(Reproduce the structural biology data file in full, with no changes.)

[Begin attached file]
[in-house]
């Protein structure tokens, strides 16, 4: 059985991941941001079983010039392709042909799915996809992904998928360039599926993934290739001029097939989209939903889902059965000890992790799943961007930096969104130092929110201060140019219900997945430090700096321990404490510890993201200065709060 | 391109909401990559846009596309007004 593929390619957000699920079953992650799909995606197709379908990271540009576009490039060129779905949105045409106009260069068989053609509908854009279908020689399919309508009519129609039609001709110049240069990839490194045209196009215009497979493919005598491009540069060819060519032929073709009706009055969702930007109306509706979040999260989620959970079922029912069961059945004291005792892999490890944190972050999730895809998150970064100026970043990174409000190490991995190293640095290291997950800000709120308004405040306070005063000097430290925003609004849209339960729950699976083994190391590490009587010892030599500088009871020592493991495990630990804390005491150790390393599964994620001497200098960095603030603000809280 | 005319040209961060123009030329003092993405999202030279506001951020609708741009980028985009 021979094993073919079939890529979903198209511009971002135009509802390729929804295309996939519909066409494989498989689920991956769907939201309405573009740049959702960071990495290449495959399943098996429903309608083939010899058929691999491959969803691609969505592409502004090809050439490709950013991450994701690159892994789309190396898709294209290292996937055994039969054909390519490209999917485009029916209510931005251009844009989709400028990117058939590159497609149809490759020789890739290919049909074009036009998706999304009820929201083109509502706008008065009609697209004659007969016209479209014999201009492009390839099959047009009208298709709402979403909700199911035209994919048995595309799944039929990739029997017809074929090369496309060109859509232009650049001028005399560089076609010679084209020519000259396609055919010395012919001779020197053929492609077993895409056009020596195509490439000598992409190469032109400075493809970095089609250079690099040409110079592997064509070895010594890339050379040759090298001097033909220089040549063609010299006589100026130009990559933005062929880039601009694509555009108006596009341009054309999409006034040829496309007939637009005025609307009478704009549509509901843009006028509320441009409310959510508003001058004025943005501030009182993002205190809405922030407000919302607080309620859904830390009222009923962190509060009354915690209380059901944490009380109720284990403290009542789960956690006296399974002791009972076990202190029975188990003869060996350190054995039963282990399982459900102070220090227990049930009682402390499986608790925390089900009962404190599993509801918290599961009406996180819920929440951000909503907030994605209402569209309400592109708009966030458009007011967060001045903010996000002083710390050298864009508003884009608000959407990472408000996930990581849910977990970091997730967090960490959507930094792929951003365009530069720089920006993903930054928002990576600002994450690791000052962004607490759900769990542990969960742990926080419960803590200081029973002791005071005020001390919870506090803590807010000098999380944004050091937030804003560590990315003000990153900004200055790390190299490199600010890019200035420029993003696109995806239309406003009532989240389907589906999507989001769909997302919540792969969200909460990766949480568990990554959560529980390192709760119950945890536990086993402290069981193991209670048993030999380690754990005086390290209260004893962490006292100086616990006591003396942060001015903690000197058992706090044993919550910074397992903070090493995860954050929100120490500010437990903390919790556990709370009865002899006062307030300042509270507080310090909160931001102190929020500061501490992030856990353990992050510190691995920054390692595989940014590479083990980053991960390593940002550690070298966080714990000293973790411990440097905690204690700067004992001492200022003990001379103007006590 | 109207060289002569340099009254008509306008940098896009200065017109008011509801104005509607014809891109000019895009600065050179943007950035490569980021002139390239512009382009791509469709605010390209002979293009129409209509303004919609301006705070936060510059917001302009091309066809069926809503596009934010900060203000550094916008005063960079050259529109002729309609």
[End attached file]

[in-house]
């Protein structure tokens, strides 16, 4: 059985991941941001079983010039392709042909799915996809992904998928360039599926993934290739001029097939989209939903889902059965000890992790799943961007930096969104130092929110201060140019219900997945430090700096321990404490510890993201200065709060 | 391109909401990559846009596309007004 593929390619957000699920079953992650799909995606197709379908990271540009576009490039060129779905949105045409106009260069068989053609509908854009279908020689399919309508009519129609039609001709110049240069990839490194045209196009215009497979493919005598491009540069060819060519032929073709009706009055969702930007109306509706979040999260989620959970079922029912069961059945004291005792892999490890944190972050999730895809998150970064100026970043990174409000190490991995190293640095290291997950800000709120308004405040306070005063000097430290925003609004849209339960729950699976083994190391590490009587010892030599500088009871020592493991495990630990804390005491150790390393599964994620001497200098960095603030603000809280 | 005319040209961060123009030329003092993405999202030279506001951020609708741009980028985009 021979094993073919079939890529979903198209511009971002135009509802390729929804295309996939519909066409494989498989689920991956769907939201309405573009740049959702960071990495290449495959399943098996429903309608083939010899058929691999491959969803691609969505592409502004090809050439490709950013991450994701690159892994789309190396898709294209290292996937055994039969054909390519490209999917485009029916209510931005251009844009989709400028990117058939590159497609149809490759020789890739290919049909074009036009998706999304009820929201083109509502706008008065009609697209004659007969016209479209014999201009492009390839099959047009009208298709709402979403909700199911035209994919048995595309799944039929990739029997017809074929090369496309060109859509232009650049001028005399560089076609010679084209020519000259396609055919010395012919001779020197053929492609077993895409056009020596195509490439000598992409190469032109400075493809970095089609250079690099040409110079592997064509070895010594890339050379040759090298001097033909220089040549063609010299006589100026130009990559933005062929880039601009694509555009108006596009341009054309999409006034040829496309007939637009005025609307009478704009549509509901843009006028509320441009409310959510508003001058004025943005501030009182993002205190809405922030407000919302607080309620859904830390009222009923962190509060009354915690209380059901944490009380109720284990403290009542789960956690006296399974002791009972076990202190029975188990003869060996350190054995039963282990399982459900102070220090227990049930009682402390499986608790925390089900009962404190599993509801918290599961009406996180819920929440951000909503907030994605209402569209309400592109708009966030458009007011967060001045903010996000002083710390050298864009508003884009608000959407990472408000996930990581849910977990970091997730967090960490959507930094792929951003365009530069720089920006993903930054928002990576600002994450690791000052962004607490759900769990542990969960742990926080419960803590200081029973002791005071005020001390919870506090803590807010000098999380944004050091937030804003560590990315003000990153900004200055790390190299490199600010890019200035420029993003696109995806239309406003009532989240389907589906999507989001769909997302919540792969969200909460990766949480568990990554959560529980390192709760119950945890536990086993402290069981193991209670048993030999380690754990005086390290209260004893962490006292100086616990006591003396942060001015903690000197058992706090044993919550910074397992903070090493995860954050929100120490500010437990903390919790556990709370009865002899006062307030300042509270507080310090909160931001102190929020500061501490992030856990353990992050510190691995920054390692595989940014590479083990980053991960390593940002550690070298966080714990000293973790411990440097905690204690700067004992001492200022003990001379103007006590 | 109207060289002569340099009254008509306008940098896009200065017109008011509801104005509607014809891109000019895009600065050179943007950035490569980021002139390239512009382009791509469709605010390209002979293009129409209509303004919609301006705070936060510059917001302009091309066809069926809503596009934010900060203000550094916008005063960079050259529109002729309609």